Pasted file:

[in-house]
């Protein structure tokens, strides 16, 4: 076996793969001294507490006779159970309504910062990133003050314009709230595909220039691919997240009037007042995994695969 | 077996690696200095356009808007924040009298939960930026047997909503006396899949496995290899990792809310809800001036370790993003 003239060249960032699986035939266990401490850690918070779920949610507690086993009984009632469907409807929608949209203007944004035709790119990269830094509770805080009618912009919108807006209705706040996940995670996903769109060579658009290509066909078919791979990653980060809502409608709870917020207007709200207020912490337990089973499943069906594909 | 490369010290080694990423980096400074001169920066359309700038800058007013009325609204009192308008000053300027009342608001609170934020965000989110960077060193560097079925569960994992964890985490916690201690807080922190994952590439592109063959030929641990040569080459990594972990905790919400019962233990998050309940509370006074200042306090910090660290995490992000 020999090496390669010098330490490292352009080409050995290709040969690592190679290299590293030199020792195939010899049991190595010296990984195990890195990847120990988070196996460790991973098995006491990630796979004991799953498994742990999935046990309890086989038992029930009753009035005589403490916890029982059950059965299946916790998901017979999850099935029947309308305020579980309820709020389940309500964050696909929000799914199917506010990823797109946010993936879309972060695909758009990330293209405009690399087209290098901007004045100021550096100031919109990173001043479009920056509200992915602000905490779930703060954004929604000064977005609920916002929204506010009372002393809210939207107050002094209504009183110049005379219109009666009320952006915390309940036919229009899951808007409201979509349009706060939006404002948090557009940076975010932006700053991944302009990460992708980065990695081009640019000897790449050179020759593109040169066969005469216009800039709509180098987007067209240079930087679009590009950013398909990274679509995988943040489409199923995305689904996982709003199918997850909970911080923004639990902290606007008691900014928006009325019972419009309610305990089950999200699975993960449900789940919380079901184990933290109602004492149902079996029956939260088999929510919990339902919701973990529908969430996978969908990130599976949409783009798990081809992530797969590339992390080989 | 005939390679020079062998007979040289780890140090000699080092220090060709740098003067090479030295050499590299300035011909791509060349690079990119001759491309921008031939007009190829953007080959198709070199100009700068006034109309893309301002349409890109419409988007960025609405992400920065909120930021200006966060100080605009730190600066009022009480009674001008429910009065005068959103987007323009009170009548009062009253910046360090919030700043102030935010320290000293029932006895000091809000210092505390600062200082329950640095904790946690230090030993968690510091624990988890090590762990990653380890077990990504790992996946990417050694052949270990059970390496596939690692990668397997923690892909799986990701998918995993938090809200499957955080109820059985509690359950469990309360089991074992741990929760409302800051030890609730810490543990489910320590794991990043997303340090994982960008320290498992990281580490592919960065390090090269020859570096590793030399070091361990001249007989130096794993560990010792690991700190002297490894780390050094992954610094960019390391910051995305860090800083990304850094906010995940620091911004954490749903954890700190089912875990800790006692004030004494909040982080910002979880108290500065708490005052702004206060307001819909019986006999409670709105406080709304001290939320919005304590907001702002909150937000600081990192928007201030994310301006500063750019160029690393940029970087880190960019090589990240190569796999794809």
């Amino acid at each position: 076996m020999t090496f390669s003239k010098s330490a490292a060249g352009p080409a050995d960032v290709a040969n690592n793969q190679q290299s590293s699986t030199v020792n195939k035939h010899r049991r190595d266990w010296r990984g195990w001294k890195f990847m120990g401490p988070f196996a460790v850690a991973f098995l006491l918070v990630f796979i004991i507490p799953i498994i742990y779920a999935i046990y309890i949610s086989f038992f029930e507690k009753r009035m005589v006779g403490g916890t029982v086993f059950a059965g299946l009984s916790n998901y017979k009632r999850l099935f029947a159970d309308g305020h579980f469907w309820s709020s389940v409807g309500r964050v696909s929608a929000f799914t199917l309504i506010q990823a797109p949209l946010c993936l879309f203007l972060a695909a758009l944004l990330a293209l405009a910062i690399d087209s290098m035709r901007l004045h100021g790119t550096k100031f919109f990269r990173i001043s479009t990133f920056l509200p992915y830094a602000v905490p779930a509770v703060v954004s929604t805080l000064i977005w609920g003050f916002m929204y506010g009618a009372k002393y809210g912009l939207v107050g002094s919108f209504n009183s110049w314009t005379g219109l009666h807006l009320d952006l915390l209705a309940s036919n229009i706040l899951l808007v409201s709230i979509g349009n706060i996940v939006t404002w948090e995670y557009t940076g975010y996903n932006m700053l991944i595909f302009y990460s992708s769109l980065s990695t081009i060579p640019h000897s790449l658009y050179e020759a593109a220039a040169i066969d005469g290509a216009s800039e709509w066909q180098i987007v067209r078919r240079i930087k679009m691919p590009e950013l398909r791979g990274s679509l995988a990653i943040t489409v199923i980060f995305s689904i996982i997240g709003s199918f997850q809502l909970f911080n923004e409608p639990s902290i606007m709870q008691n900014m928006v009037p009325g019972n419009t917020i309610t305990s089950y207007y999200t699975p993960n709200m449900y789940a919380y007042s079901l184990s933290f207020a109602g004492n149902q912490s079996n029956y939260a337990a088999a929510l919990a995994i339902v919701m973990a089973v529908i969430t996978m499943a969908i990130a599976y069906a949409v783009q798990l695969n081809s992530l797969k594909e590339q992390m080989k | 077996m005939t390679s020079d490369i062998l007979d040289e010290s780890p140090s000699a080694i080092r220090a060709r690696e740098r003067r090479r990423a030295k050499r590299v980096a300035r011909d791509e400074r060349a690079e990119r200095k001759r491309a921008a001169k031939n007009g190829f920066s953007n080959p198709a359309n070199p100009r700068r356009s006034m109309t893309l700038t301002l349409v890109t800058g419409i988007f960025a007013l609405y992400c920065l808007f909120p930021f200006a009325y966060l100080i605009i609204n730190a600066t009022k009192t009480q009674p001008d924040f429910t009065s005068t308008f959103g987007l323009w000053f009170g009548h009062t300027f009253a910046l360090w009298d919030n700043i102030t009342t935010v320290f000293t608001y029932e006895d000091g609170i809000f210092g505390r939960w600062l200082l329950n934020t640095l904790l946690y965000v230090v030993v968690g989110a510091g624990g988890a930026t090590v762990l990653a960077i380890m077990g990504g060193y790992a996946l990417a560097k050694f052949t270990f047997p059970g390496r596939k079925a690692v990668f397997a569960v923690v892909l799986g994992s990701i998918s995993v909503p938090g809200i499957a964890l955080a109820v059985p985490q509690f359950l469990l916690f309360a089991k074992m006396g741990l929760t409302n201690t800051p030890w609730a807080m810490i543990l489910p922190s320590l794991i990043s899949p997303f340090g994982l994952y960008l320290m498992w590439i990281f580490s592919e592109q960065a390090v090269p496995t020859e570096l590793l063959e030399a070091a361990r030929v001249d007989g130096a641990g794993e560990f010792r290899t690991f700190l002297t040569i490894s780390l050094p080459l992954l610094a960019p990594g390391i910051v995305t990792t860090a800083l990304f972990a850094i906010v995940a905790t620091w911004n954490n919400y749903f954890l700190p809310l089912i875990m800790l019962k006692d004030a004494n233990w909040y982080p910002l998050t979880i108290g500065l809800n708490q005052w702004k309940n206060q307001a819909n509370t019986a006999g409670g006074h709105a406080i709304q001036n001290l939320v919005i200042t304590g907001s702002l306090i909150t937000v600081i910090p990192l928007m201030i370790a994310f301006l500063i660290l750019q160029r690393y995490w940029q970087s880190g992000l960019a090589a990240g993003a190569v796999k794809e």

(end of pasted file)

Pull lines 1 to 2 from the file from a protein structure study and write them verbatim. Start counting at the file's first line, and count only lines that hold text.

[in-house]
């Protein structure tokens, strides 16, 4: 076996793969001294507490006779159970309504910062990133003050314009709230595909220039691919997240009037007042995994695969 | 077996690696200095356009808007924040009298939960930026047997909503006396899949496995290899990792809310809800001036370790993003 003239060249960032699986035939266990401490850690918070779920949610507690086993009984009632469907409807929608949209203007944004035709790119990269830094509770805080009618912009919108807006209705706040996940995670996903769109060579658009290509066909078919791979990653980060809502409608709870917020207007709200207020912490337990089973499943069906594909 | 490369010290080694990423980096400074001169920066359309700038800058007013009325609204009192308008000053300027009342608001609170934020965000989110960077060193560097079925569960994992964890985490916690201690807080922190994952590439592109063959030929641990040569080459990594972990905790919400019962233990998050309940509370006074200042306090910090660290995490992000 020999090496390669010098330490490292352009080409050995290709040969690592190679290299590293030199020792195939010899049991190595010296990984195990890195990847120990988070196996460790991973098995006491990630796979004991799953498994742990999935046990309890086989038992029930009753009035005589403490916890029982059950059965299946916790998901017979999850099935029947309308305020579980309820709020389940309500964050696909929000799914199917506010990823797109946010993936879309972060695909758009990330293209405009690399087209290098901007004045100021550096100031919109990173001043479009920056509200992915602000905490779930703060954004929604000064977005609920916002929204506010009372002393809210939207107050002094209504009183110049005379219109009666009320952006915390309940036919229009899951808007409201979509349009706060939006404002948090557009940076975010932006700053991944302009990460992708980065990695081009640019000897790449050179020759593109040169066969005469216009800039709509180098987007067209240079930087679009590009950013398909990274679509995988943040489409199923995305689904996982709003199918997850909970911080923004639990902290606007008691900014928006009325019972419009309610305990089950999200699975993960449900789940919380079901184990933290109602004492149902079996029956939260088999929510919990339902919701973990529908969430996978969908990130599976949409783009798990081809992530797969590339992390080989 | 005939390679020079062998007979040289780890140090000699080092220090060709740098003067090479030295050499590299300035011909791509060349690079990119001759491309921008031939007009190829953007080959198709070199100009700068006034109309893309301002349409890109419409988007960025609405992400920065909120930021200006966060100080605009730190600066009022009480009674001008429910009065005068959103987007323009009170009548009062009253910046360090919030700043102030935010320290000293029932006895000091809000210092505390600062200082329950640095904790946690230090030993968690510091624990988890090590762990990653380890077990990504790992996946990417050694052949270990059970390496596939690692990668397997923690892909799986990701998918995993938090809200499957955080109820059985509690359950469990309360089991074992741990929760409302800051030890609730810490543990489910320590794991990043997303340090994982960008320290498992990281580490592919960065390090090269020859570096590793030399070091361990001249007989130096794993560990010792690991700190002297490894780390050094992954610094960019390391910051995305860090800083990304850094906010995940620091911004954490749903954890700190089912875990800790006692004030004494909040982080910002979880108290500065708490005052702004206060307001819909019986006999409670709105406080709304001290939320919005304590907001702002909150937000600081990192928007201030994310301006500063750019160029690393940029970087880190960019090589990240190569796999794809």